The aging of the world

Image: Elyser Szturm
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By Boaventura de Sousa Santos*

The industrialized world we live in began to age rapidly in the 1980s. Suddenly, the future closed in, the new common sense that there was no alternative to the unfair, racist and sexist capitalist society we lived in quickly entered our homes.

In personal life, aging depends less on physiological age than on social age. Social age is inversely proportional to the ability to think, feel and experience the new as a future, as a task, as a present to be experienced. One is younger the greater one's ability to live life as if it were an experience of constant new beginnings that point, not to repetitions of the past, but rather to futures – maps to explore and paths to tread with availability to face risks , assume ignorance and respond to new challenges.

It is the future as anticipation, as “not yet”, as latency, as potency. As we know that we never live except in the present, the future is always the incomplete present, the present as a task, as an event, for which we are personally responsible. To have a future is to own the present. On the contrary, one grows older the longer one lives convinced that the world has already decided for us what we can and cannot expect and that, consequently, the future is closed to us. Aging is, therefore, living on repetition or in repetition as if each repetition were unique and unrepeatable. It's passing the days as if they were the days to pass with the indifference of the daily walk.

There are three ways of living through repetition: as if the past were an eternal present and both routines and institutions and news confirmed it day by day (aging due to living death); as if the past had passed and left in its wake an unfathomable void that only playing cards, watching television or talking about illnesses can evade (aging due to dead life); or, finally, as if both the past and the future were equally distant and inaccessible, thus creating an insurmountable panic that only excessive expenditure of the body on alcohol, drugs, the gym, church or therapy could evade (aging for life) no death).

In the societies of industrialized and computerized bodies in which we live, public and private services have been created to assist people who have more difficulties with the repetition of repetition. Basically, it is about normalizing decadence. In these societies, aging is always the result of a chronic exhaustion of spent or unspent energy. It consists of convincingly placing the sold-out sign on the door of the theater of life, even if a play has not been performed there for a long time, or even if a first rehearsal has never been held there. In the case of the first two forms of aging, the aim is to invest in the past as if it had never happened.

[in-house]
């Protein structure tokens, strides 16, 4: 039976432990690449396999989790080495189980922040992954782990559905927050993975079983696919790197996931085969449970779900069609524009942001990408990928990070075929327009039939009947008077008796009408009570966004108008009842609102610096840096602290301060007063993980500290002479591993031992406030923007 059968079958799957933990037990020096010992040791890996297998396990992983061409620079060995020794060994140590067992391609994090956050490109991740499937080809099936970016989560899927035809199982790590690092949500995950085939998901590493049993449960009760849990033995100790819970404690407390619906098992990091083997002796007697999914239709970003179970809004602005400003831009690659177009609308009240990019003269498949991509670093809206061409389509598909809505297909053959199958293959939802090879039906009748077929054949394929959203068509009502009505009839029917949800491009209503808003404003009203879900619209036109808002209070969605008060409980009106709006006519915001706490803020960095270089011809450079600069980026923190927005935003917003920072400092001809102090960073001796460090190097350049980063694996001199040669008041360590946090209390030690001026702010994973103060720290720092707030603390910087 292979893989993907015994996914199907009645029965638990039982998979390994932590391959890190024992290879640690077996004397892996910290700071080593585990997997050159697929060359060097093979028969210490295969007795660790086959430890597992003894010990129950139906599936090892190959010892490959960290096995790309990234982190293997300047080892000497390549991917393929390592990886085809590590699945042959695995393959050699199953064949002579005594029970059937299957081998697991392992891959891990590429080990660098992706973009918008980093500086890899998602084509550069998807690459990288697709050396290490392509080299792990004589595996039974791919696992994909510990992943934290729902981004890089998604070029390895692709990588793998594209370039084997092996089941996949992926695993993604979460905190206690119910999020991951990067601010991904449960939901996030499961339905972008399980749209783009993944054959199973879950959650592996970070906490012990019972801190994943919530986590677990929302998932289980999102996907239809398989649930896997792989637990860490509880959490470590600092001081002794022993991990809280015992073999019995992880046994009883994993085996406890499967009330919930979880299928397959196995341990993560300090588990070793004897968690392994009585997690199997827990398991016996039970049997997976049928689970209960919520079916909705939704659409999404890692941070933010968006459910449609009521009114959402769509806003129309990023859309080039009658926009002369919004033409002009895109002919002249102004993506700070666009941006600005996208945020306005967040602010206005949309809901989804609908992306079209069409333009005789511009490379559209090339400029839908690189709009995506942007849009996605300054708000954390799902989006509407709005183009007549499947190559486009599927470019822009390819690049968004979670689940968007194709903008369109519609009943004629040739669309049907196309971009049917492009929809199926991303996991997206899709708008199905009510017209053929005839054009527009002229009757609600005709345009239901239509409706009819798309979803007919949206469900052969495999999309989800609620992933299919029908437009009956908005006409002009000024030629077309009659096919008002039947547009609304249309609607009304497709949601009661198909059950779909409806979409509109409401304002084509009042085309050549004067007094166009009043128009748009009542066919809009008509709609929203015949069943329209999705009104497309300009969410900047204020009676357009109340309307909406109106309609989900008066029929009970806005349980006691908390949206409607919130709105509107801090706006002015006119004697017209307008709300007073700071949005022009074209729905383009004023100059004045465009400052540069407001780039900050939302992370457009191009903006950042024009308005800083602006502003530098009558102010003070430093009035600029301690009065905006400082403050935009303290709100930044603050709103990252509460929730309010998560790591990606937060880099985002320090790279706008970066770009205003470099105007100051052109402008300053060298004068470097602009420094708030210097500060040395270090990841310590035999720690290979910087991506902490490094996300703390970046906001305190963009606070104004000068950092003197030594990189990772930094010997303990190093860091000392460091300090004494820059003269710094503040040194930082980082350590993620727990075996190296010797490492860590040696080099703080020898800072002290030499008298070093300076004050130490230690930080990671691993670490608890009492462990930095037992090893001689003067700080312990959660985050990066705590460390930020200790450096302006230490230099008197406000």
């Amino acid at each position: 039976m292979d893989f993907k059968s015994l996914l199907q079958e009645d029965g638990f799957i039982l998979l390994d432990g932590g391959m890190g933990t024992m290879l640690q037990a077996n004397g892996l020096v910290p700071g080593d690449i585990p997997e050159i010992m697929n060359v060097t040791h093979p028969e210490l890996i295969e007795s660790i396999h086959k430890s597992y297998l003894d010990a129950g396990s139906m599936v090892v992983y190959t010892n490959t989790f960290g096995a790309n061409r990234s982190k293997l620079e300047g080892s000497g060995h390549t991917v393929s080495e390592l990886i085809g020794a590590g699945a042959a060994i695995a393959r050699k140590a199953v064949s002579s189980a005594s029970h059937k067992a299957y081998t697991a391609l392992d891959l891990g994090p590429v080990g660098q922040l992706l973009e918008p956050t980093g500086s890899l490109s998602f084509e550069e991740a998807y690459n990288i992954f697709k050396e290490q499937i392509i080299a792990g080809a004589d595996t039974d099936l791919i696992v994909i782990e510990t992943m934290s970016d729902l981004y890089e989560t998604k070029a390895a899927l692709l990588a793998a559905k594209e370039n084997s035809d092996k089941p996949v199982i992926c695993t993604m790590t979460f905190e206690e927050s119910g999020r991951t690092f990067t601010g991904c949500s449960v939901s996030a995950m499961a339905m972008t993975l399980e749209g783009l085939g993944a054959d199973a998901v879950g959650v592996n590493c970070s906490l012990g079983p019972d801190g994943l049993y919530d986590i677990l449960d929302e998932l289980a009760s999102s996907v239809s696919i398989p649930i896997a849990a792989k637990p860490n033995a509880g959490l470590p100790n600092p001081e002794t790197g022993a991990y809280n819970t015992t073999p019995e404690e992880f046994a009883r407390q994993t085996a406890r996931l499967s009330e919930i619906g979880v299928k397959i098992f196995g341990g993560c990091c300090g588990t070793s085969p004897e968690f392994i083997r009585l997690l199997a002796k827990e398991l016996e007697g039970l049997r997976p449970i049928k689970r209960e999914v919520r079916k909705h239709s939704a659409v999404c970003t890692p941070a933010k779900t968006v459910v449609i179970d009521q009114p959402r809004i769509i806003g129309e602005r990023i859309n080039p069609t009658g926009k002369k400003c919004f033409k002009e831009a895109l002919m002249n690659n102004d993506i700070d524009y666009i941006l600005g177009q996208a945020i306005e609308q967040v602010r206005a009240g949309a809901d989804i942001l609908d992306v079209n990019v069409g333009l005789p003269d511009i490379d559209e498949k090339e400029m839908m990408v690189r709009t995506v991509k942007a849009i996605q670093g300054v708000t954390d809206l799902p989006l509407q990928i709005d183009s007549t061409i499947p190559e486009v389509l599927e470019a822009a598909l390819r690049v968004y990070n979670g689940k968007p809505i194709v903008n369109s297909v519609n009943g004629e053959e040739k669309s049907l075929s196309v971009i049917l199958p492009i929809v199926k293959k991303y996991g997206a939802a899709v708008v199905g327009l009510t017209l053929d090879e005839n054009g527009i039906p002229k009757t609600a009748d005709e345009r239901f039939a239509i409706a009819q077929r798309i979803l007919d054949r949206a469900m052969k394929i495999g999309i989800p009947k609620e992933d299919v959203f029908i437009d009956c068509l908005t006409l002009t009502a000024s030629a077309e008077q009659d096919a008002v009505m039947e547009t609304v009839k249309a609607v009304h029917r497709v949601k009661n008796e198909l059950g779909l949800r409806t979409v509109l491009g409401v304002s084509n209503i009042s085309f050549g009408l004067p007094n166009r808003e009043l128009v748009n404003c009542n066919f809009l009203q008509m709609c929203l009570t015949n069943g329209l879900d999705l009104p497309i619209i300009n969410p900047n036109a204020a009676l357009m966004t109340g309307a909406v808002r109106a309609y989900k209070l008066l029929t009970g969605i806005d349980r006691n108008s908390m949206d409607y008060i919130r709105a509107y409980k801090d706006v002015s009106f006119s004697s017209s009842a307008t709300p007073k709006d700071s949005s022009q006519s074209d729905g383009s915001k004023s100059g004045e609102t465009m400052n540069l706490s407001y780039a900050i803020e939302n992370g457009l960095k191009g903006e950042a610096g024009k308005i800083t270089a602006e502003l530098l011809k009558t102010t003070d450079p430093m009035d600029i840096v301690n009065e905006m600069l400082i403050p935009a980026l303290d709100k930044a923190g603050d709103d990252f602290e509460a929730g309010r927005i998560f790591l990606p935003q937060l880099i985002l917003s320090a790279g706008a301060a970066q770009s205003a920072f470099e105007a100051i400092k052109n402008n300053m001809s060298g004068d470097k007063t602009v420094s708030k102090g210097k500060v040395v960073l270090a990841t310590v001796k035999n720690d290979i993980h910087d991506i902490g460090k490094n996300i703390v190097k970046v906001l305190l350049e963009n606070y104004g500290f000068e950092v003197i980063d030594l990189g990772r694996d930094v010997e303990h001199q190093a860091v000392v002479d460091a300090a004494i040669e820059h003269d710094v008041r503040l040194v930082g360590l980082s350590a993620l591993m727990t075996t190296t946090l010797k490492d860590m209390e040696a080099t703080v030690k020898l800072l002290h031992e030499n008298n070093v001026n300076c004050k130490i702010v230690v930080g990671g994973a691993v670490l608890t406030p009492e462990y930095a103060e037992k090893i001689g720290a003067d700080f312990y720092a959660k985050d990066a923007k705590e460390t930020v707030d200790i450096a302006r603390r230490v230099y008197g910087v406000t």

It increasingly consists of the commercialization of co-aging services. They are, in general, effective because the invention of repetition cunningly conceals the repetition of invention. The basic idea is that aging experiences, however unbearable, are always more bearable when shared.

In the case of the third form of aging, instead of the omnipresence of the past, what is sought is the omniabsence of the past, an eternal present that exempts the future from having to haunt the living with the bad news that is not yet there. These are the techniques of aging by rejuvenation. It's a modified version of the movie's metaphor. The Curious Case of Benjamin Button, based on the tale of F. Scott Fitzgerald, in which the protagonist is born old and rejuvenates as time goes by until he dies as a baby. In the techniques of aging by rejuvenation, the clock at the railroad station in a small town in the south of the USA, instead of running backwards, stops, and with it time stops too.

As I mentioned, social age does not coincide with physiological age, but the discrepancy is greater or lesser depending on the historical periods, social contexts and collective factors that characterize them. The same goes for societies. The industrialized world in which we live began to age rapidly in the 1980s. Suddenly, the future closed, the new common sense that there was no alternative to the unfair, racist and sexist capitalist society in which we lived entered our homes more quickly. than any pizza delivery ou ubereats, it spread through the news, through emerging social networks, through the ready-to-wear wisdom of the commentocracy.

New experiences and expectations of collective life were forever discredited, the world was naturally unfair, the rich were rich because they deserved it and the poor were poor in everything, but above all in judgment, we had to live with imperfection, even if we could lessen it by replacing the rationality of markets by the irrationality of the state at the expense of which those least able to survive in a competitive society lived.

The Prime Minister of England, Margaret Thatcher, has decreed the death of the future better than anyone else: “There is no Alternative”, the famous TINA. And Francis Fukuyama turned that death into the final triumph of Western society – “the end of history” – taking advantage of the fact that Friedrich Hegel, having been dead since 1831, could not rise up against such an idiotic interpretation of his philosophy of history. The cement disassembled with the fall of the Berlin Wall was rearmed in a thousand cemeteries of the future that were being built all over the world. And many were needed to bury so much future.